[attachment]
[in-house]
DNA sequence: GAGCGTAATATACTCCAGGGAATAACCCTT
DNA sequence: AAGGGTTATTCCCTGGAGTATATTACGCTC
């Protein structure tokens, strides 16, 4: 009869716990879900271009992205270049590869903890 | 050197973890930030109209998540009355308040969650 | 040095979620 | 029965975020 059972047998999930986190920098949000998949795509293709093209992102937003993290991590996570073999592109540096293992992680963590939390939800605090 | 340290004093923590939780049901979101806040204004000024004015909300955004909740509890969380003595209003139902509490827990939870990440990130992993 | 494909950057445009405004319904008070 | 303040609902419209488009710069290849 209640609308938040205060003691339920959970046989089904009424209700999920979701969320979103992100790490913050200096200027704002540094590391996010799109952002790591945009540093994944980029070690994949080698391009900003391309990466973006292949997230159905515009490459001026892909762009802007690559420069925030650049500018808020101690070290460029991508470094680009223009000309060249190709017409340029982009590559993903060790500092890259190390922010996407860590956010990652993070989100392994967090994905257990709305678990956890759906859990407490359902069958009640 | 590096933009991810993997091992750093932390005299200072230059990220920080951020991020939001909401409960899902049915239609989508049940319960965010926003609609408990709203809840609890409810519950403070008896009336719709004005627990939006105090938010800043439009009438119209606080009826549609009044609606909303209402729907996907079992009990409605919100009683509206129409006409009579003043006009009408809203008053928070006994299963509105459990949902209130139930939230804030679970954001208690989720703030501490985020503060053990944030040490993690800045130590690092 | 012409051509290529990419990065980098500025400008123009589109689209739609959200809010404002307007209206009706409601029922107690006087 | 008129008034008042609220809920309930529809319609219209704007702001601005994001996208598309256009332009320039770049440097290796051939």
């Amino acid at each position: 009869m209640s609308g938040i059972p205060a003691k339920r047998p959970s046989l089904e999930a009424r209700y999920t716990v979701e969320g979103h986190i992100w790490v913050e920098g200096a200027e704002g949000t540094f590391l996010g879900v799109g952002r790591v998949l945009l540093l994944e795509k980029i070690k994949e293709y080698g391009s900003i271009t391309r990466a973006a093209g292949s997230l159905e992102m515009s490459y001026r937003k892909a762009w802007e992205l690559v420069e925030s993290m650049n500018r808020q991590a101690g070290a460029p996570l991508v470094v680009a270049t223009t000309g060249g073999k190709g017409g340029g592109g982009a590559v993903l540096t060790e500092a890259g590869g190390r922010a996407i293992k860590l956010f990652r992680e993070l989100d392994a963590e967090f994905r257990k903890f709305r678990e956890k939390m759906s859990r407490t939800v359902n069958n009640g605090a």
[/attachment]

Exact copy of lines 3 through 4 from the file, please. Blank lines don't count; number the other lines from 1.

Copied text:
DNA sequence: AAGGGTTATTCCCTGGAGTATATTACGCTC
């Protein structure tokens, strides 16, 4: 009869716990879900271009992205270049590869903890 | 050197973890930030109209998540009355308040969650 | 040095979620 | 029965975020 059972047998999930986190920098949000998949795509293709093209992102937003993290991590996570073999592109540096293992992680963590939390939800605090 | 340290004093923590939780049901979101806040204004000024004015909300955004909740509890969380003595209003139902509490827990939870990440990130992993 | 494909950057445009405004319904008070 | 303040609902419209488009710069290849 209640609308938040205060003691339920959970046989089904009424209700999920979701969320979103992100790490913050200096200027704002540094590391996010799109952002790591945009540093994944980029070690994949080698391009900003391309990466973006292949997230159905515009490459001026892909762009802007690559420069925030650049500018808020101690070290460029991508470094680009223009000309060249190709017409340029982009590559993903060790500092890259190390922010996407860590956010990652993070989100392994967090994905257990709305678990956890759906859990407490359902069958009640 | 590096933009991810993997091992750093932390005299200072230059990220920080951020991020939001909401409960899902049915239609989508049940319960965010926003609609408990709203809840609890409810519950403070008896009336719709004005627990939006105090938010800043439009009438119209606080009826549609009044609606909303209402729907996907079992009990409605919100009683509206129409006409009579003043006009009408809203008053928070006994299963509105459990949902209130139930939230804030679970954001208690989720703030501490985020503060053990944030040490993690800045130590690092 | 012409051509290529990419990065980098500025400008123009589109689209739609959200809010404002307007209206009706409601029922107690006087 | 008129008034008042609220809920309930529809319609219209704007702001601005994001996208598309256009332009320039770049440097290796051939």